My first day at Woody’s Workout Club (as it is for any new member) consisted of an explanation of the club’s policies, a brief tour, and a personal goals assessment, which the trainer turned into a pretty vigorous workout. I kid about grueling and demanding, but your workout is what you make it, and remember, no pain, no gain. So here’s an outline of my "beginner’s" workout. I warm up with 10 minutes of walking on a motorized treadmill, followed by 20 minutes of cycling on a recumbent bicycle with a heart monitor. A lot more effort can be put into this type of cycling with a lot less stress on the body. My goal was to reach my target heart rate for all 20 minutes. After breaking an unnatural sweat, I proceed to the Nautilus Circuit Training room. The circuit training consisted of performing 15 repetitions of 18 exercises on about a dozen machines. The goal of circuit training (for me) is to lose weight. This is accomplished by increasing the number of sets of 15 repetitions I do, to three of each exercise, while gradually increasing the weight. Circuit training offers the precise targeting of muscle groups with range of motion control and predefined incremental weight increases. The "machines" (as opposed to free weights) are easier for the novice.
Woody’s Workout offers much, much more than I have outlined here, but this is all I would agree to for this (truly out of shape) body. I sincerely plan to increase my workout from this 45 minute program, but I cannot honestly see my self going from no exercise to being the workout wonderboy. So for now, it’s three visits a week to Woody’s and one morning a week on that NordicTrack I bought and never use.
To sum things up for my first month… it ain’t easy. I crave cheeseburgers, three to be exact, and that’s my problem. Physicians Weight Loss and I have determined my three weakest areas. I have a "portion control" problem, a "stress interferes with my eating habits" problem, and a serious "lack of exercise" problem. Gosh, and I though acne was a drag. Seriously though, I know what I have ahead of me, and I want to send a special thank you to everyone who has called in or written words of encouragement.
If you have a triumphant story to tell, please let me know. I will keep confidential anything that is requested of me.
More next month.
It has been said that the electronic age has made things easier. It has also been said that as things get easier, people tend to overcompensate in the form of making those easy things more complicated. Catch 22. Human nature. Two of the most recent advances in the workplace today are electronic mail or "e-mail" and voice mail, or "stupid voice mail" (said in the tone of someone who has been pressing 3 for customer service for over an hour).
A recent business article noted that since the advent of voice mail, the number of busy signals and no-answers has gone down dramatically, but the aggravation level of the user of such systems has increased 10 fold. A very good example follows:
Call any software manufacturer’s technical support number during hours when they are closed. Several year ago it would ring and ring and ring. Today, you will probably be prompted to press 2 for end user, 3 for PC platform, 2 again for the 2mb version, then you will begin to hear the customary music on hold, and then a voice says "We’re sorry the technical support department you are trying to reach is closed. Please call back between 11:00am and 3:00pm Pacific time". Hmmm, three years ago, you didn’t get an answer. Today you could spend possibly several dollars, not to mention sifting through voice prompts, to find out they weren’t even open. Now that’s customer service.
I have two suggestions, one regarding e-mail and the other voice mail, that are arguably the best I have ever heeded.
On e-mail. If you regularly use e-mail, you probably observe this rule out of necessity. Answer each incoming e-mail (if possible) as soon as you are done reading it. The age of e-mail is still in its infancy, and if an e-mail isn’t responded to in a relatively short period of time, the sender assumes it was never received. This directly affects the sender’s confidence in e-mail as a reliable form of business or personal communication. Remember to put your return e-mail address in the body of the letter, as an attachment or signature, if your e-mail program supports it. Why? Many people print an e-mail that requires work before a response can be sent. Then they delete the e-mail, only to find out later that the printout does not have the address of the sender, only the alias and the body of the letter. Also, DO NOT use your e-mail at work for personal communications. If you didn’t know already, your company and your superiors have the legal right to inspect anything you send or receive on your computer via e-mail, and believe me, most do.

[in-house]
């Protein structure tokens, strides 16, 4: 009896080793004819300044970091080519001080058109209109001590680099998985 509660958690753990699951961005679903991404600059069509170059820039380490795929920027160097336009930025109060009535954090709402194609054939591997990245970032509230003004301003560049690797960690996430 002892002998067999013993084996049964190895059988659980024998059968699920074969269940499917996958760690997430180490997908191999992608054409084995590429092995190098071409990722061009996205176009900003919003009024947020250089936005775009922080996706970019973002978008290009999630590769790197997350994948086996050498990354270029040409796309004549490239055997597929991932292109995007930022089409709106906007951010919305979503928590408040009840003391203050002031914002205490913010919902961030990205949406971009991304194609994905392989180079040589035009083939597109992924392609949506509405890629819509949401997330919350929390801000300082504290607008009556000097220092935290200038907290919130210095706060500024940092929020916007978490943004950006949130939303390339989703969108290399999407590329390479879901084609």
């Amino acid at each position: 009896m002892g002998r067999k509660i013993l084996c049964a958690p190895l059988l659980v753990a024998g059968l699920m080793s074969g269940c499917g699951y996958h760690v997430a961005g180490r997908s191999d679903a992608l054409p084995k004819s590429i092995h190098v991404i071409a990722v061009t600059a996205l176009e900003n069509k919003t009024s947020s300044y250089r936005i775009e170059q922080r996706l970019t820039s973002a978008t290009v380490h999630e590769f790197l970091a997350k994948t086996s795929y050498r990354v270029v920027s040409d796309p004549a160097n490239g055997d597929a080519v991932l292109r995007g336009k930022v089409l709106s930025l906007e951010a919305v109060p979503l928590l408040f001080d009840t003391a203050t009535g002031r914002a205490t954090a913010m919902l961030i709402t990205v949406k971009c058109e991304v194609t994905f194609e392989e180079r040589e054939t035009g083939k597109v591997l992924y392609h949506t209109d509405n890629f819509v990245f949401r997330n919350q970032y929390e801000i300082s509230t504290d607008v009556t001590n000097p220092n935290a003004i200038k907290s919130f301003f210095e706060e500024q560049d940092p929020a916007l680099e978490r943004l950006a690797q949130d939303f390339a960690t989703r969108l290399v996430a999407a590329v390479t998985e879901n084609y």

On voice mail. Please make note of the obvious when setting up your greeting(s). This applies to home answering machines as well. Phrases like "I’m not home right now", "I’m away from my desk", and "We can’t come to the phone" really don’t tell the caller anything but the obvious. Instead, use phrases like "Sorry I missed your call, but I will be back in the office around 2:00pm and will be returning calls at that time" or "I am often called away from my desk for just a few minutes, please leave a message and I should return your call within the hour". Telling people a little information gives them options, and believe me, it is appreciated. Suppose you have a customer that wants to buy product NOW. Wouldn’t you like them to know that you’re away from your desk for just a few minutes? Change your greetings daily. It is well worth it, and nothing impresses a caller more than hearing "Hello, it’s Tuesday, November 5th, and I will be out voting from 10am to 2pm, if you leave a message, I will try to call you back today, thanks". Also, if your phone system has a busy greeting option (the caller gets a special message if you’re on your phone when they call), take full advantage of it. Most people will leave a message if they know you’re in the office, and believe they will be called back in a short period of time.
Make e-mail and voice mail work to your advantage. Respond to e-mail quickly, always provide a return address, and everyone will be satisfied. Take a few minutes to answer the mental question (where will I be and when will I be back?) before recording your voice mail greeting. Record that answer in your greeting for your callers and they will be impressed. Change that greeting regularly and they will be thankful.